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Translation Notes

P1100724
Translation Notes

Direct Translation: Pea Soup

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Language and vocabulary notes

“schwitzen” – usually this means to sweat. So I wasn’t really sure what sweating peas meant. Apparently it can also mean to steam up or be in a sweat. I chose “steam” in the end. Anyone else have any other suggestions?

“Zergangen” – “zer-” is one of the most beautiful prefixes of the German language, at least when it comes to the emotions it invokes. The very thought of it gives me shivers and images of violence. “Zer-” usually implies something being destroyed. So when reading “zergangener Butter” the first image that came to mind was that of pulverized butter. Turns out it just means melted….

“Griesflöße” – (Kudos to anyone who can actually pronounce this!)

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p1100783
Translation Notes

Direct Translation: A 150 Year Old Cake

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Last week I attempted to translate an Italian legal document. Their hanging adjectives, which in many cases could have referred to either the mother or the daughter, its need to turn one word into twenty (Italian is beautiful, but NOT concise), and its excessive use of Latin phrases, left me with a headache and in need of a stiff drink.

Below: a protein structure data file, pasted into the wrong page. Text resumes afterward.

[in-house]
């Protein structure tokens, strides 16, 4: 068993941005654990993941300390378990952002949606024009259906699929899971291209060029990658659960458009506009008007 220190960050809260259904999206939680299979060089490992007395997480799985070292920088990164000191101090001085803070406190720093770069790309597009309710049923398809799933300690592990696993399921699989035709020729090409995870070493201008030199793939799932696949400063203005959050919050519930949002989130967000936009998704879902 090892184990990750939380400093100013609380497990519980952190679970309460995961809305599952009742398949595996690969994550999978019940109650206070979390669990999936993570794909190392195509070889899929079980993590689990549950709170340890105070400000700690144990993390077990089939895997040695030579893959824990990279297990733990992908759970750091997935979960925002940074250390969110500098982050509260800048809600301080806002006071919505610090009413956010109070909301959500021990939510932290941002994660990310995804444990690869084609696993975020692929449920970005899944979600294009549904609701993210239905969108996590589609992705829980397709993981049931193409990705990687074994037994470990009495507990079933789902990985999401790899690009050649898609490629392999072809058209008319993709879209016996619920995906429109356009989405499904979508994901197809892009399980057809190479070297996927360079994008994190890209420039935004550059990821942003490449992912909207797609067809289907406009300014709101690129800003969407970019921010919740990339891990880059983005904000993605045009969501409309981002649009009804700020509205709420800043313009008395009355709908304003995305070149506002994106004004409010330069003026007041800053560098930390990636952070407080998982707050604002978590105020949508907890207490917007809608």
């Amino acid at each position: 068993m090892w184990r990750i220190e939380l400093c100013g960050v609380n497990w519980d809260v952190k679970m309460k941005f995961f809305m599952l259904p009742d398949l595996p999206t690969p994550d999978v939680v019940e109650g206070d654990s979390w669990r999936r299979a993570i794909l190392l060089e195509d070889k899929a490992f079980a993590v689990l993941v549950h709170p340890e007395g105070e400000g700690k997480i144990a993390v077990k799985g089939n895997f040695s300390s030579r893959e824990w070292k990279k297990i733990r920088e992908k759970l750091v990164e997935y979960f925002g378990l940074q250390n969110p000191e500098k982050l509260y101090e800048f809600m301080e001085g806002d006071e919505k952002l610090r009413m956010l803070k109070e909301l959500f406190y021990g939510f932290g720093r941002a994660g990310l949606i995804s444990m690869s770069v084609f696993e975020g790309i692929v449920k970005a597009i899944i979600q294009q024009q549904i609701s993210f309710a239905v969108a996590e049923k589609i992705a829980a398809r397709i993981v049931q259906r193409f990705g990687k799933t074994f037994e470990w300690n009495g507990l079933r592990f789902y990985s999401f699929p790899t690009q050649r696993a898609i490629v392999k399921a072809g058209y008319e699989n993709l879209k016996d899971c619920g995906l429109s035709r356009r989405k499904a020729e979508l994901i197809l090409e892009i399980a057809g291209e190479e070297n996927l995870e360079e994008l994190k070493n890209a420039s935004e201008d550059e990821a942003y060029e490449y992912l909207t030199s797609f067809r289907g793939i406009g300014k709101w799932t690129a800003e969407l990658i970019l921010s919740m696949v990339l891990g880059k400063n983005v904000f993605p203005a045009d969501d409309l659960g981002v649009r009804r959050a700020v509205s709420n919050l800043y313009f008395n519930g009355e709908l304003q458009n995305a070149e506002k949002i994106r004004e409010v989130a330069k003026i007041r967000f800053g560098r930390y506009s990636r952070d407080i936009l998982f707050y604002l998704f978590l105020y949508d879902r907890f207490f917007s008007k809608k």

When your head is aching from vague Italian, what a relief it is to then turn to that most unambiguous and methodological language with its never ending list of nouns.

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Il Talismano della Felicita, Italy, Translation Notes

Direct Translation: Chicken Liver Spread

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For six people, take three or four chicken livers and carefully remove the gall bladder with a paring knife, remove the pieces of liver that will be found in the intestines. Start cutting these livers and chop them until they have been reduced to pulp. Also chop a big bunch of flat-leaf parsley and cook each ingredient in a pan with a little butter. As soon as the livers are cooked – something that should happen almost immediately- add two pieces of washed garlic with the knife blade. Season with a pinch of pepper (salt isn’t necessary because of the garlic) and sprinkle 1/2 a tablespoon of flour over the mixture, soak with one or two tablespoons of broth or water, Continue Reading